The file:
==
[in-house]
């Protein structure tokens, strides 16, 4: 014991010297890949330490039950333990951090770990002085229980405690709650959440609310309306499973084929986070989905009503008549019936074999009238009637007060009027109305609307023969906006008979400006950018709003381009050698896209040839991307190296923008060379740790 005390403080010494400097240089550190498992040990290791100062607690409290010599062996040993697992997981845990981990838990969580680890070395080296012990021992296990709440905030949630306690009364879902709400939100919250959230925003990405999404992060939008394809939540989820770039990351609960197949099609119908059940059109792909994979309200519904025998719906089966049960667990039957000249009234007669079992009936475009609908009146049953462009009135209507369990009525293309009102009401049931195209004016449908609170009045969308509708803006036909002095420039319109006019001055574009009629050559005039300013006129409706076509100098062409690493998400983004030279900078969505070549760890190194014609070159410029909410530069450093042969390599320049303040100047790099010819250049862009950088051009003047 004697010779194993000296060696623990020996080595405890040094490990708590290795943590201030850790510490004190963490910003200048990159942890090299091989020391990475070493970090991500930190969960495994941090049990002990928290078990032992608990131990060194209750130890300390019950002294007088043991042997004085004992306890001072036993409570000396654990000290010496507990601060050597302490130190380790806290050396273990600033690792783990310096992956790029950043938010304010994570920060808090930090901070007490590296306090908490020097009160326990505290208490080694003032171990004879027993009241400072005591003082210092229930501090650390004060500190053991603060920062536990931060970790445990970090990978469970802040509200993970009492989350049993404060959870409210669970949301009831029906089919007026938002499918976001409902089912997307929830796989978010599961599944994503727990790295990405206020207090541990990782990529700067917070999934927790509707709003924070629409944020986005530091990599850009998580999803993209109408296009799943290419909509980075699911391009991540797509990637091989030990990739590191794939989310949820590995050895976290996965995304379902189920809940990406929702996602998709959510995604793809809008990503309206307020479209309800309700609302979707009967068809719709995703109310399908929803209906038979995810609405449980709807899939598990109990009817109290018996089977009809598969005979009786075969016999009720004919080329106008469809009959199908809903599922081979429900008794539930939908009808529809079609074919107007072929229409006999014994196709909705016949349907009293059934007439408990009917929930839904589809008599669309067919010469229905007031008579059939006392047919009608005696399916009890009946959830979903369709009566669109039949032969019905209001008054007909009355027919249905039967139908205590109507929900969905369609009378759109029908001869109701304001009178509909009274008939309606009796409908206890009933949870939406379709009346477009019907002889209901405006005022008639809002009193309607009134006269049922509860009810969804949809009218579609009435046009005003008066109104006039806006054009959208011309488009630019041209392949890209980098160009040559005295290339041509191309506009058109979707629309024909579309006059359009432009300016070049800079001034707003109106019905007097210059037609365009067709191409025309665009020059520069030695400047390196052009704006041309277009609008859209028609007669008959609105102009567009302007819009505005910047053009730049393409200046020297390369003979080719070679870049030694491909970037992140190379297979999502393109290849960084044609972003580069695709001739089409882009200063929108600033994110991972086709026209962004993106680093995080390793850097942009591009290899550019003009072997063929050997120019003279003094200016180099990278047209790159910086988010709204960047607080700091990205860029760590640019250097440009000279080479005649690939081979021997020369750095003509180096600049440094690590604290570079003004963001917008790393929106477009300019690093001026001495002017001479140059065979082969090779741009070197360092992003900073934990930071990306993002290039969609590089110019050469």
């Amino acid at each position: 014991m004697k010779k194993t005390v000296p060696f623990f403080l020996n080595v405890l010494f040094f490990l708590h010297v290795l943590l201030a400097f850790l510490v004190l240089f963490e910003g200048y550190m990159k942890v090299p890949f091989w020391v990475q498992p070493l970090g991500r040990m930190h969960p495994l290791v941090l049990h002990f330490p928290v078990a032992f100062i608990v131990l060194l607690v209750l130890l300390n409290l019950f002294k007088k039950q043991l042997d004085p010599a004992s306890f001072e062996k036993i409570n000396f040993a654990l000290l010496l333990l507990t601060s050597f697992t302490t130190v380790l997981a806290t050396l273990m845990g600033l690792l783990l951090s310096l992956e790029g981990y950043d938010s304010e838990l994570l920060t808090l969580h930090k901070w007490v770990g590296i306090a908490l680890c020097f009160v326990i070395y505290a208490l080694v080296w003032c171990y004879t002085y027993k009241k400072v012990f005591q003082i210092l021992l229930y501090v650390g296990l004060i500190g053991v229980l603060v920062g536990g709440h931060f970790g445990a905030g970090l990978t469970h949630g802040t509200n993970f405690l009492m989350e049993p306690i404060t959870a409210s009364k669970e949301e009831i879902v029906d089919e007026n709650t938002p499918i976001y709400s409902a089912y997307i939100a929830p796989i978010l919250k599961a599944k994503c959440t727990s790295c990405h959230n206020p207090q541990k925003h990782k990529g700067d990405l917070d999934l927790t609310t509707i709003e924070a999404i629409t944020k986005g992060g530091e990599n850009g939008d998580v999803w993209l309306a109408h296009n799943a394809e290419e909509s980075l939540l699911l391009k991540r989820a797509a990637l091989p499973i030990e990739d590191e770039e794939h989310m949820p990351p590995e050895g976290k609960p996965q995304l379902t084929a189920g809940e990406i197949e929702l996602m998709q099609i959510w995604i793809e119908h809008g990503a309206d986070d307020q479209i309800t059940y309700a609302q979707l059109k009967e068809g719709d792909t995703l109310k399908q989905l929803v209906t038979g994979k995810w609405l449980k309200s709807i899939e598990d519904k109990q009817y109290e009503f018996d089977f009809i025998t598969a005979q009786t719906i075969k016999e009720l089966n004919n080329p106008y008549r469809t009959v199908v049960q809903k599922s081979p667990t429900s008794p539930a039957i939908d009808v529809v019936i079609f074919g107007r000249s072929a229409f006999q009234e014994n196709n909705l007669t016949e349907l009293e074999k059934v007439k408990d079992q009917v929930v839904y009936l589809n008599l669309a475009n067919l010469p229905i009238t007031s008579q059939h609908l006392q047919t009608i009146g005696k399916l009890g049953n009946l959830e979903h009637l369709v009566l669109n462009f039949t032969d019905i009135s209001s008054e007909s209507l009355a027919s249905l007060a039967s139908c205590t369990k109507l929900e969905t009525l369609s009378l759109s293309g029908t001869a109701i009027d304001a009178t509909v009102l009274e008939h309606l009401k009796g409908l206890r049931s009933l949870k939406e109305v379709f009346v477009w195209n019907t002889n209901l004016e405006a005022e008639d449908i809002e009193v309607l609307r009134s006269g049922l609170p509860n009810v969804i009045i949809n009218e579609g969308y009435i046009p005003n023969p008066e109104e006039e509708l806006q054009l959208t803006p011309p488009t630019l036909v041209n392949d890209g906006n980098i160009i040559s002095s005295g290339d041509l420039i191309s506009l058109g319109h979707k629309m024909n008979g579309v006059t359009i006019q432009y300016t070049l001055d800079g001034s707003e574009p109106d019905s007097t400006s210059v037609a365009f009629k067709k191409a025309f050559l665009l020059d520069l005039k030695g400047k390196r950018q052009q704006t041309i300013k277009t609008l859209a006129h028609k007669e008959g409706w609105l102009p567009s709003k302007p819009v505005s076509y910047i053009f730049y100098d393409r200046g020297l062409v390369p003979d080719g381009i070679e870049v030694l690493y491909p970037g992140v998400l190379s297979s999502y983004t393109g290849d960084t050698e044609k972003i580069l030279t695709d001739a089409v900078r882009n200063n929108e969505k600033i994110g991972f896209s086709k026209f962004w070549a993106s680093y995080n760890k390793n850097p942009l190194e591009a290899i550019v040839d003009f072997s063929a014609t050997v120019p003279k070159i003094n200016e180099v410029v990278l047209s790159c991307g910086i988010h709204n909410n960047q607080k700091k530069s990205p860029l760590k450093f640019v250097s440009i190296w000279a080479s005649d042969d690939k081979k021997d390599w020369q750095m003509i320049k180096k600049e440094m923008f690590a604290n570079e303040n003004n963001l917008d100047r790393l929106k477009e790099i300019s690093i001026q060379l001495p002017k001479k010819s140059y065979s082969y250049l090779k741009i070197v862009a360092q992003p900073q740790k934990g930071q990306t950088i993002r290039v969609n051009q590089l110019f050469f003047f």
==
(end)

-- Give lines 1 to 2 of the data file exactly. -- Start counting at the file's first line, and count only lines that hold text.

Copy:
[in-house]
């Protein structure tokens, strides 16, 4: 014991010297890949330490039950333990951090770990002085229980405690709650959440609310309306499973084929986070989905009503008549019936074999009238009637007060009027109305609307023969906006008979400006950018709003381009050698896209040839991307190296923008060379740790 005390403080010494400097240089550190498992040990290791100062607690409290010599062996040993697992997981845990981990838990969580680890070395080296012990021992296990709440905030949630306690009364879902709400939100919250959230925003990405999404992060939008394809939540989820770039990351609960197949099609119908059940059109792909994979309200519904025998719906089966049960667990039957000249009234007669079992009936475009609908009146049953462009009135209507369990009525293309009102009401049931195209004016449908609170009045969308509708803006036909002095420039319109006019001055574009009629050559005039300013006129409706076509100098062409690493998400983004030279900078969505070549760890190194014609070159410029909410530069450093042969390599320049303040100047790099010819250049862009950088051009003047 004697010779194993000296060696623990020996080595405890040094490990708590290795943590201030850790510490004190963490910003200048990159942890090299091989020391990475070493970090991500930190969960495994941090049990002990928290078990032992608990131990060194209750130890300390019950002294007088043991042997004085004992306890001072036993409570000396654990000290010496507990601060050597302490130190380790806290050396273990600033690792783990310096992956790029950043938010304010994570920060808090930090901070007490590296306090908490020097009160326990505290208490080694003032171990004879027993009241400072005591003082210092229930501090650390004060500190053991603060920062536990931060970790445990970090990978469970802040509200993970009492989350049993404060959870409210669970949301009831029906089919007026938002499918976001409902089912997307929830796989978010599961599944994503727990790295990405206020207090541990990782990529700067917070999934927790509707709003924070629409944020986005530091990599850009998580999803993209109408296009799943290419909509980075699911391009991540797509990637091989030990990739590191794939989310949820590995050895976290996965995304379902189920809940990406929702996602998709959510995604793809809008990503309206307020479209309800309700609302979707009967068809719709995703109310399908929803209906038979995810609405449980709807899939598990109990009817109290018996089977009809598969005979009786075969016999009720004919080329106008469809009959199908809903599922081979429900008794539930939908009808529809079609074919107007072929229409006999014994196709909705016949349907009293059934007439408990009917929930839904589809008599669309067919010469229905007031008579059939006392047919009608005696399916009890009946959830979903369709009566669109039949032969019905209001008054007909009355027919249905039967139908205590109507929900969905369609009378759109029908001869109701304001009178509909009274008939309606009796409908206890009933949870939406379709009346477009019907002889209901405006005022008639809002009193309607009134006269049922509860009810969804949809009218579609009435046009005003008066109104006039806006054009959208011309488009630019041209392949890209980098160009040559005295290339041509191309506009058109979707629309024909579309006059359009432009300016070049800079001034707003109106019905007097210059037609365009067709191409025309665009020059520069030695400047390196052009704006041309277009609008859209028609007669008959609105102009567009302007819009505005910047053009730049393409200046020297390369003979080719070679870049030694491909970037992140190379297979999502393109290849960084044609972003580069695709001739089409882009200063929108600033994110991972086709026209962004993106680093995080390793850097942009591009290899550019003009072997063929050997120019003279003094200016180099990278047209790159910086988010709204960047607080700091990205860029760590640019250097440009000279080479005649690939081979021997020369750095003509180096600049440094690590604290570079003004963001917008790393929106477009300019690093001026001495002017001479140059065979082969090779741009070197360092992003900073934990930071990306993002290039969609590089110019050469």